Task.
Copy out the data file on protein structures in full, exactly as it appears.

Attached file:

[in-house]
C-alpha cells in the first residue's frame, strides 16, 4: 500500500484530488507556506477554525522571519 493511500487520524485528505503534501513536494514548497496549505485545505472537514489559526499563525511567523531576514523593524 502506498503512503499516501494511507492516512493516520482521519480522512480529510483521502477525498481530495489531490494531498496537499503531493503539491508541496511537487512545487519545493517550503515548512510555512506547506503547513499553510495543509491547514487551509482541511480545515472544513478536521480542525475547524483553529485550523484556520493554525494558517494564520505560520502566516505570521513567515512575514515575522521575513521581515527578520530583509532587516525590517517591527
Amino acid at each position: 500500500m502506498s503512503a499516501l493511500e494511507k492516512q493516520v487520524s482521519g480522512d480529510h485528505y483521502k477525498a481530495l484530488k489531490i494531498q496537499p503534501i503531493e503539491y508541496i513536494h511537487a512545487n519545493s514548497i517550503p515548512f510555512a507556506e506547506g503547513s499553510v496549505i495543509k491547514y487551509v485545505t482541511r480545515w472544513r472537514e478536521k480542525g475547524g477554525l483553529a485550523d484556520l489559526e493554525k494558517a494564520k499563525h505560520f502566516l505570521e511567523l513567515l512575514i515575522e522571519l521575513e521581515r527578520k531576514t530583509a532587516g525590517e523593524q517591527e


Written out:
[in-house]
C-alpha cells in the first residue's frame, strides 16, 4: 500500500484530488507556506477554525522571519 493511500487520524485528505503534501513536494514548497496549505485545505472537514489559526499563525511567523531576514523593524 502506498503512503499516501494511507492516512493516520482521519480522512480529510483521502477525498481530495489531490494531498496537499503531493503539491508541496511537487512545487519545493517550503515548512510555512506547506503547513499553510495543509491547514487551509482541511480545515472544513478536521480542525475547524483553529485550523484556520493554525494558517494564520505560520502566516505570521513567515512575514515575522521575513521581515527578520530583509532587516525590517517591527
Amino acid at each position: 500500500m502506498s503512503a499516501l493511500e494511507k492516512q493516520v487520524s482521519g480522512d480529510h485528505y483521502k477525498a481530495l484530488k489531490i494531498q496537499p503534501i503531493e503539491y508541496i513536494h511537487a512545487n519545493s514548497i517550503p515548512f510555512a507556506e506547506g503547513s499553510v496549505i495543509k491547514y487551509v485545505t482541511r480545515w472544513r472537514e478536521k480542525g475547524g477554525l483553529a485550523d484556520l489559526e493554525k494558517a494564520k499563525h505560520f502566516l505570521e511567523l513567515l512575514i515575522e522571519l521575513e521581515r527578520k531576514t530583509a532587516g525590517e523593524q517591527e